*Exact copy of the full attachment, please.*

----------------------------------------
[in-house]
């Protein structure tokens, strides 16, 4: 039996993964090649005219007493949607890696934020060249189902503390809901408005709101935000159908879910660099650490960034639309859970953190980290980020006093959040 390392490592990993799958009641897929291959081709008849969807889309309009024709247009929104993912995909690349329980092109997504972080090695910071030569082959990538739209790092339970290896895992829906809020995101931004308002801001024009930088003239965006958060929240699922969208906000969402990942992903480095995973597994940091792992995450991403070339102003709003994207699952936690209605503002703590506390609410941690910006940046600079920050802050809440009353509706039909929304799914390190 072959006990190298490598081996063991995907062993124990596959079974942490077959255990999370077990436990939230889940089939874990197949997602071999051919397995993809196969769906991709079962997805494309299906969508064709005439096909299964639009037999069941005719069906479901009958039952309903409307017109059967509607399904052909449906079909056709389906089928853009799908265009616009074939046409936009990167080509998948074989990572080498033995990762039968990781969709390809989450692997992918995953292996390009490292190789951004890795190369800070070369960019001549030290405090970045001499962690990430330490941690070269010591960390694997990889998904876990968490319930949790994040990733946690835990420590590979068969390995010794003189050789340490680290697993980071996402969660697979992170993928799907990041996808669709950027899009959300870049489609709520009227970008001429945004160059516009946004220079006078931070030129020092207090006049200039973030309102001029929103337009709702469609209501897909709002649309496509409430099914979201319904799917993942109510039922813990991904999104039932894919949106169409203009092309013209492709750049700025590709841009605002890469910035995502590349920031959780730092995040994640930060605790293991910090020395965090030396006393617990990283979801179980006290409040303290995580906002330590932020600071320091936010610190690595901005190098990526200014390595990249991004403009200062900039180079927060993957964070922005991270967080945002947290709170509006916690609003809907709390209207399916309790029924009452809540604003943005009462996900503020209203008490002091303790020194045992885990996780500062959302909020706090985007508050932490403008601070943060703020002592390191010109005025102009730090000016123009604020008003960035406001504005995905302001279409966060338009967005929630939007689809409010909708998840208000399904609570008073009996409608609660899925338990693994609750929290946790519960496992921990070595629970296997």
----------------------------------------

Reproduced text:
[in-house]
């Protein structure tokens, strides 16, 4: 039996993964090649005219007493949607890696934020060249189902503390809901408005709101935000159908879910660099650490960034639309859970953190980290980020006093959040 390392490592990993799958009641897929291959081709008849969807889309309009024709247009929104993912995909690349329980092109997504972080090695910071030569082959990538739209790092339970290896895992829906809020995101931004308002801001024009930088003239965006958060929240699922969208906000969402990942992903480095995973597994940091792992995450991403070339102003709003994207699952936690209605503002703590506390609410941690910006940046600079920050802050809440009353509706039909929304799914390190 072959006990190298490598081996063991995907062993124990596959079974942490077959255990999370077990436990939230889940089939874990197949997602071999051919397995993809196969769906991709079962997805494309299906969508064709005439096909299964639009037999069941005719069906479901009958039952309903409307017109059967509607399904052909449906079909056709389906089928853009799908265009616009074939046409936009990167080509998948074989990572080498033995990762039968990781969709390809989450692997992918995953292996390009490292190789951004890795190369800070070369960019001549030290405090970045001499962690990430330490941690070269010591960390694997990889998904876990968490319930949790994040990733946690835990420590590979068969390995010794003189050789340490680290697993980071996402969660697979992170993928799907990041996808669709950027899009959300870049489609709520009227970008001429945004160059516009946004220079006078931070030129020092207090006049200039973030309102001029929103337009709702469609209501897909709002649309496509409430099914979201319904799917993942109510039922813990991904999104039932894919949106169409203009092309013209492709750049700025590709841009605002890469910035995502590349920031959780730092995040994640930060605790293991910090020395965090030396006393617990990283979801179980006290409040303290995580906002330590932020600071320091936010610190690595901005190098990526200014390595990249991004403009200062900039180079927060993957964070922005991270967080945002947290709170509006916690609003809907709390209207399916309790029924009452809540604003943005009462996900503020209203008490002091303790020194045992885990996780500062959302909020706090985007508050932490403008601070943060703020002592390191010109005025102009730090000016123009604020008003960035406001504005995905302001279409966060338009967005929630939007689809409010909708998840208000399904609570008073009996409608609660899925338990693994609750929290946790519960496992921990070595629970296997």